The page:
President Levits: Latgalian language should be used more widely

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Latvian President Egils Levits opened the annual Latgale Congress on a visit to Latvia's easternmost region April 27, using the occasion to call for more extensive use of the Latgalian language.

The Latgale Congress considers the identity, culture, society and language of Latgale region, which has numerous distinct features of its own.

In his address, Levits encouraged wider use of Latgalian in both spoken and written forms, while maintaining that Latvian should remain the only official state language.

"I hope that the long-delayed issue of the use of the Latgalian language alongside the Latvian language in Latgale's public space - on road signs, place and street names, brands, communication and in any other context - will also be resolved.

"I was in Ludza today, and I really saw there that the street names are written in Latvian and Latgalian, which, of course, gives Latgale and Ludza this special sound, this special note, you might call it.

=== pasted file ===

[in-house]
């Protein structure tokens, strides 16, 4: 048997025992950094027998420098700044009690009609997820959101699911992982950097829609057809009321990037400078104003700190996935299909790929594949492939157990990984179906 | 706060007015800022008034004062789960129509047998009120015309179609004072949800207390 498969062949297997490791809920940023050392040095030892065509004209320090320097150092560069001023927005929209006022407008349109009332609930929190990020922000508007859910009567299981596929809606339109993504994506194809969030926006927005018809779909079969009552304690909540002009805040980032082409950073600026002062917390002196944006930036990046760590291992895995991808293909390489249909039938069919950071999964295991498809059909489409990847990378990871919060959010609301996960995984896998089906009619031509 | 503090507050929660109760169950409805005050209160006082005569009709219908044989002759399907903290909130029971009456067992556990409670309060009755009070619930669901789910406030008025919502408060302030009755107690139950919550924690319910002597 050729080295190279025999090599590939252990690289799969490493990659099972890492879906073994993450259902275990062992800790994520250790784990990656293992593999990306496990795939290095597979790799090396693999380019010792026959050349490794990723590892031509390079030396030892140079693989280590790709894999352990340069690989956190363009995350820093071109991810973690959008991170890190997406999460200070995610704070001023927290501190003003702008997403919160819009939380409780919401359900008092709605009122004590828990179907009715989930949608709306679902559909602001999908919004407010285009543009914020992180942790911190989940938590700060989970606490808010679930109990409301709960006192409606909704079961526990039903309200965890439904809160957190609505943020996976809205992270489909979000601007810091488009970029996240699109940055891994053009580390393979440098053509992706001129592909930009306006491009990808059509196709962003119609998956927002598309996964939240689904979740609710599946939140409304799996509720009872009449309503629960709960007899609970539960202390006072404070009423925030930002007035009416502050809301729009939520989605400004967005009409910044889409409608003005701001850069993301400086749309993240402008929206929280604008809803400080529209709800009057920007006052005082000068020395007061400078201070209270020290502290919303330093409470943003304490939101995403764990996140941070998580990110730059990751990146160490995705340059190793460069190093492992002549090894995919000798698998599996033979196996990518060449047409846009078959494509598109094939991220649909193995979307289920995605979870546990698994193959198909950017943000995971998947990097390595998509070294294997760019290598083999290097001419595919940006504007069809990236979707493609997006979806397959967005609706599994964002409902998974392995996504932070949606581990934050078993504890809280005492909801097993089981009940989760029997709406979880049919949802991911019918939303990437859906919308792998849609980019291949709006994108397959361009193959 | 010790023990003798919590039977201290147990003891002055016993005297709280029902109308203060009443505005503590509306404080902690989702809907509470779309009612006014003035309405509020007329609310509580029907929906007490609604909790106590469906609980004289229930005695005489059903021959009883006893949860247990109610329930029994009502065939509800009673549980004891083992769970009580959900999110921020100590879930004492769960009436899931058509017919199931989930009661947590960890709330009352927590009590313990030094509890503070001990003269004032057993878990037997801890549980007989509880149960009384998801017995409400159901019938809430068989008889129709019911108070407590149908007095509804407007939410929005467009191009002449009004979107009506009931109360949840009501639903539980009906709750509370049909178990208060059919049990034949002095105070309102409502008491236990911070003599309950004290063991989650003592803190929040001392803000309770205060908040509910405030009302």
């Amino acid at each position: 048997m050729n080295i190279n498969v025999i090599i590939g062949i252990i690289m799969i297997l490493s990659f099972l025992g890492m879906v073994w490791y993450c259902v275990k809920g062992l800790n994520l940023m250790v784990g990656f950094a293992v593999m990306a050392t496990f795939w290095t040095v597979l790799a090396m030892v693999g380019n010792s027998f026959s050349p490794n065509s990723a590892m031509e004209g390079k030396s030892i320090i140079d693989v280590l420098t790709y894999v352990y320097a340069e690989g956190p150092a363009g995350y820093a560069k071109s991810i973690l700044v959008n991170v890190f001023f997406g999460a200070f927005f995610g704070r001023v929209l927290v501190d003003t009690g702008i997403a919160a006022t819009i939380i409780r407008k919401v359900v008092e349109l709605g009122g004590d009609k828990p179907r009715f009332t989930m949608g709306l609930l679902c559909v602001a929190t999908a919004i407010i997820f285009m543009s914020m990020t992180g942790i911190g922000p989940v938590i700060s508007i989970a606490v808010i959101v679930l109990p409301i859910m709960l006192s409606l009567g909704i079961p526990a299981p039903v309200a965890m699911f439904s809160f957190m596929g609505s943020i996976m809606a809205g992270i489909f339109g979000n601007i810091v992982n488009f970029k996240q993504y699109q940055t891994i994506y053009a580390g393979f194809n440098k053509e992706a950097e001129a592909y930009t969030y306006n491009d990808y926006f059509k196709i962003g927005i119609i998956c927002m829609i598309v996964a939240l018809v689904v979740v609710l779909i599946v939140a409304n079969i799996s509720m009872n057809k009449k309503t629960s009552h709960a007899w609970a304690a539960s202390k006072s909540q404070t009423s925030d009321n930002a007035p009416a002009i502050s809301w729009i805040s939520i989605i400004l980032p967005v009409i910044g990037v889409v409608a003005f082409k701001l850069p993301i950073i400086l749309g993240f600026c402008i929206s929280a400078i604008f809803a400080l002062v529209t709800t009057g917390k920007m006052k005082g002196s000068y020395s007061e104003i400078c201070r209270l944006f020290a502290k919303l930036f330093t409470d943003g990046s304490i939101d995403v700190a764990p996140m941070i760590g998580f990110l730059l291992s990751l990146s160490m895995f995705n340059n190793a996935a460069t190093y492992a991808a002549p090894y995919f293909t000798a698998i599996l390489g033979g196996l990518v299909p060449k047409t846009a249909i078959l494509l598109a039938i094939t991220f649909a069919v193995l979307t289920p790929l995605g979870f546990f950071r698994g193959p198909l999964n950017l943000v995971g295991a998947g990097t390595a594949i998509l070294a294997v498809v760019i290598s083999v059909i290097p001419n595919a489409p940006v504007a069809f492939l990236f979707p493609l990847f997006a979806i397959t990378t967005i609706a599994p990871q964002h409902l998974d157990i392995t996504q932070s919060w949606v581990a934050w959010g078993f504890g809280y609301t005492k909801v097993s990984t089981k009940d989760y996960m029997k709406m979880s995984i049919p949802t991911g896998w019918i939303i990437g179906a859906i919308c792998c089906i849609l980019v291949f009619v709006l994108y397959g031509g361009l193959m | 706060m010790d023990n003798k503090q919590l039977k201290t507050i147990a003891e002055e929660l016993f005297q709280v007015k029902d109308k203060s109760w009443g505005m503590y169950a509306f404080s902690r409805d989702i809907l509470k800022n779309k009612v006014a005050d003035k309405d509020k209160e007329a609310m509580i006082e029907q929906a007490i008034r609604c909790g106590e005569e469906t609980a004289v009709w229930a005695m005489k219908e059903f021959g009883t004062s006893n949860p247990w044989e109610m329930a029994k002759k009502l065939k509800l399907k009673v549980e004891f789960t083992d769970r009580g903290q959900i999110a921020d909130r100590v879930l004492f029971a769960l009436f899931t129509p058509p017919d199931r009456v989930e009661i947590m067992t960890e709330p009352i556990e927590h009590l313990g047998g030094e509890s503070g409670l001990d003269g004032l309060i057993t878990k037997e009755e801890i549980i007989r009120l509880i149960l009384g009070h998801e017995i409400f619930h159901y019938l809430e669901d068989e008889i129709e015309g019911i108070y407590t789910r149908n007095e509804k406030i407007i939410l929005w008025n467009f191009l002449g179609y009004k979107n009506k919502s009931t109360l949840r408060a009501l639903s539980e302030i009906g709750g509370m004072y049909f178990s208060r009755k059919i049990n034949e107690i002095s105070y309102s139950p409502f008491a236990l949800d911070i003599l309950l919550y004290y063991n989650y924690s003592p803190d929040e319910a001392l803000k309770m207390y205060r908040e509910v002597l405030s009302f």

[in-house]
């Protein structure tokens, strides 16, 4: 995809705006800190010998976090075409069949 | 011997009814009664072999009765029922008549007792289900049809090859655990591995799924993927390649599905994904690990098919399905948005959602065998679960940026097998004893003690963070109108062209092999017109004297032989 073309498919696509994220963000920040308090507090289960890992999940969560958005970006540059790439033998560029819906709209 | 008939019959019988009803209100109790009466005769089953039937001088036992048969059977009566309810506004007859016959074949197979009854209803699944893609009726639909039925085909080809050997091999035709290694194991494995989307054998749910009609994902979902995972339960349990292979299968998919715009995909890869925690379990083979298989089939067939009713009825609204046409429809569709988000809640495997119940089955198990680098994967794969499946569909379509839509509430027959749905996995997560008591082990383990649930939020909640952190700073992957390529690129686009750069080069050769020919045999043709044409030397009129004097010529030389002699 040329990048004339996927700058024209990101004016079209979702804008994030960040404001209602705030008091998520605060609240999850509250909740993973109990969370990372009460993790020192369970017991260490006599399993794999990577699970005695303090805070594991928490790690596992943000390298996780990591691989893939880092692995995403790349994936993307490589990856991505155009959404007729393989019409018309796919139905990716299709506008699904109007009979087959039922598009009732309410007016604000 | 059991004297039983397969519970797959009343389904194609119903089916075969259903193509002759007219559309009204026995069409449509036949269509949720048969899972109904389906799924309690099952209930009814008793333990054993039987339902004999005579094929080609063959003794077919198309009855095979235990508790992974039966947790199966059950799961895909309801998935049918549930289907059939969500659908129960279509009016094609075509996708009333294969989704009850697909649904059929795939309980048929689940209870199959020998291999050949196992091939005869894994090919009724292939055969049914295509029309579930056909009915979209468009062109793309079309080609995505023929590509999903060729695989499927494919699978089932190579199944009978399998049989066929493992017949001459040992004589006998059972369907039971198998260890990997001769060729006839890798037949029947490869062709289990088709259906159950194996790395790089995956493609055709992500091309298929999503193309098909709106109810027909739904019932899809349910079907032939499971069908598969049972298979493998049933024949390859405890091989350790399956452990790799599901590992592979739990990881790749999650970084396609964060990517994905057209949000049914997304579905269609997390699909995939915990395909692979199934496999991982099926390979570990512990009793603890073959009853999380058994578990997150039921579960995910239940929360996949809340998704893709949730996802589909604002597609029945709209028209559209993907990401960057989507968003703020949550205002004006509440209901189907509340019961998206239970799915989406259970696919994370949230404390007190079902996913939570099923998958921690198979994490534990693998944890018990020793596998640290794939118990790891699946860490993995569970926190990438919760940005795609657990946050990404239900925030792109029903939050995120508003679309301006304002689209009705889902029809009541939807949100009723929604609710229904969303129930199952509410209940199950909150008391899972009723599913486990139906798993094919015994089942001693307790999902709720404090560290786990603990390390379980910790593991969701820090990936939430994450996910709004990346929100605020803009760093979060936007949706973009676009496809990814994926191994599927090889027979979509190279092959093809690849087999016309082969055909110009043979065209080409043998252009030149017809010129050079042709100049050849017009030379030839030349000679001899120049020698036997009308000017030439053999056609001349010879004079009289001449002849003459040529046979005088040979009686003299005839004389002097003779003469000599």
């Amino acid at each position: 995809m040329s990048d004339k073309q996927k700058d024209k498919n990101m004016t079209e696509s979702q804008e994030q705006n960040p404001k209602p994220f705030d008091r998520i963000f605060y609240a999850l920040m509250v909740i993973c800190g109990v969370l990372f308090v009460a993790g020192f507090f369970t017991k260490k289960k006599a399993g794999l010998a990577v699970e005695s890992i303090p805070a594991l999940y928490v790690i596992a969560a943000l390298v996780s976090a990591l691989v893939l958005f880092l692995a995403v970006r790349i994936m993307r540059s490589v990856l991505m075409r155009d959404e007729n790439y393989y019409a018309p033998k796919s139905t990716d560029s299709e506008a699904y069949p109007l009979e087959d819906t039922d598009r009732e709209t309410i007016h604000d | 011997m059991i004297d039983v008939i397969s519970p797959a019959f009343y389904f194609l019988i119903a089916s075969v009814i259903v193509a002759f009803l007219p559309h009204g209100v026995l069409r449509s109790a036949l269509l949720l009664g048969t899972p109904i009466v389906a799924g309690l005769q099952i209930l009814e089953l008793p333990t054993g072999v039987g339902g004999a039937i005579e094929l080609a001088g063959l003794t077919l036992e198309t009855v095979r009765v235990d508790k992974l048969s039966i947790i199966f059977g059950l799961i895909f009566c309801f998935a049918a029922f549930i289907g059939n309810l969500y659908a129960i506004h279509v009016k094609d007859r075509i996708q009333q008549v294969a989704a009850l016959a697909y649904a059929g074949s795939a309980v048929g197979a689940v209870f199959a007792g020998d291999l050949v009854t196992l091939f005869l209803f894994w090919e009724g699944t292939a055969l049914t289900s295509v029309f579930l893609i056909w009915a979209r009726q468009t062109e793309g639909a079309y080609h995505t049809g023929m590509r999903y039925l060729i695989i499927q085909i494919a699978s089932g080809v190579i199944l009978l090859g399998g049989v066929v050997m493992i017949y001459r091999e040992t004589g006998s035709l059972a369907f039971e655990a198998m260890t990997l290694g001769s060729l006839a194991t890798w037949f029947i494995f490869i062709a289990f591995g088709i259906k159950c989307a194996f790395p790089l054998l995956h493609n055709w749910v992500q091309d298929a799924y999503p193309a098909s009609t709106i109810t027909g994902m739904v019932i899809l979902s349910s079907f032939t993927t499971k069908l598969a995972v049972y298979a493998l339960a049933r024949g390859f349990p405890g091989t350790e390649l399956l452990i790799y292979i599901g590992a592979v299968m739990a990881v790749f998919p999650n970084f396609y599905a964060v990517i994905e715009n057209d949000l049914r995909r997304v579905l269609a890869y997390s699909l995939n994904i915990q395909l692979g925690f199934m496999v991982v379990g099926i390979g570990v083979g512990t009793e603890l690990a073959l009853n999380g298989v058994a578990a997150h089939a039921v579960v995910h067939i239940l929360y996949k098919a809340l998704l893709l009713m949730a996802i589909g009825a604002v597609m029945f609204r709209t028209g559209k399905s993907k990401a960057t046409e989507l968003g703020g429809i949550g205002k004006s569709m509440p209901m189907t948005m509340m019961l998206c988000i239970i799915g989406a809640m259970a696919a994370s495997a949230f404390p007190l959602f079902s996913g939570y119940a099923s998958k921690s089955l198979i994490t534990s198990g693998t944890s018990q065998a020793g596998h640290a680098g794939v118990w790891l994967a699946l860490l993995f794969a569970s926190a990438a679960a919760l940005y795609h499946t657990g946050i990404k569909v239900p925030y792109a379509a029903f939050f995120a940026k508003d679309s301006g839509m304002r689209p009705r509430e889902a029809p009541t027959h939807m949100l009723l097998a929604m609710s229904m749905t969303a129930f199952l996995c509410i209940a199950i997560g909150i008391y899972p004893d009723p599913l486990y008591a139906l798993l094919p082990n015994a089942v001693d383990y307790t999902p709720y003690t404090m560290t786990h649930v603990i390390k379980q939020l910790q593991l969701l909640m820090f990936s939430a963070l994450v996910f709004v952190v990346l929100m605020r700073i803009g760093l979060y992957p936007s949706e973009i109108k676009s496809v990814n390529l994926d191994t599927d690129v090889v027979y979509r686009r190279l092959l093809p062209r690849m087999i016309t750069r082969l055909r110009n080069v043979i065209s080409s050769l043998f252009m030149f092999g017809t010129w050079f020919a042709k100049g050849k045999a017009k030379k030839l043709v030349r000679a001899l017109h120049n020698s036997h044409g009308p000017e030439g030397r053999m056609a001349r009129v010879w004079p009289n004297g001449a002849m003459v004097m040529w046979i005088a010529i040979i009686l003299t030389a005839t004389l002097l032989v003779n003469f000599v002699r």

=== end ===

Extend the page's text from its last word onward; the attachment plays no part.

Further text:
"I believe that the Latgalian language must be present in Latgale, visualizing and marking the Latgalian cultural space, which is a special component of the Latvian cultural space. Therefore, the Latgalian language must become more visible and more widely used in Latgale and elsewhere in Latvia.

"I have always called on Latgalians to speak Latgalian, teach the language to their children and continue to keep the Latgalian cultural space alive.

"Together we must take care that the Latgalian language, which has been nurtured and preserved in Latgale through the centuries, will survive and be heard in future generations.

"I hope that Latgalian language is taught in Latgale schools and that students accept this study option. I call on parents to make sure that their children take these lessons and take care of their Latgalian language in Latgale schools. The issue of schools is especially important for the sustainability of the Latgalian language," he said. 

Levits' visit also included a visit to the grave of Francis Trasūns, a key figure in Latgalian identity.

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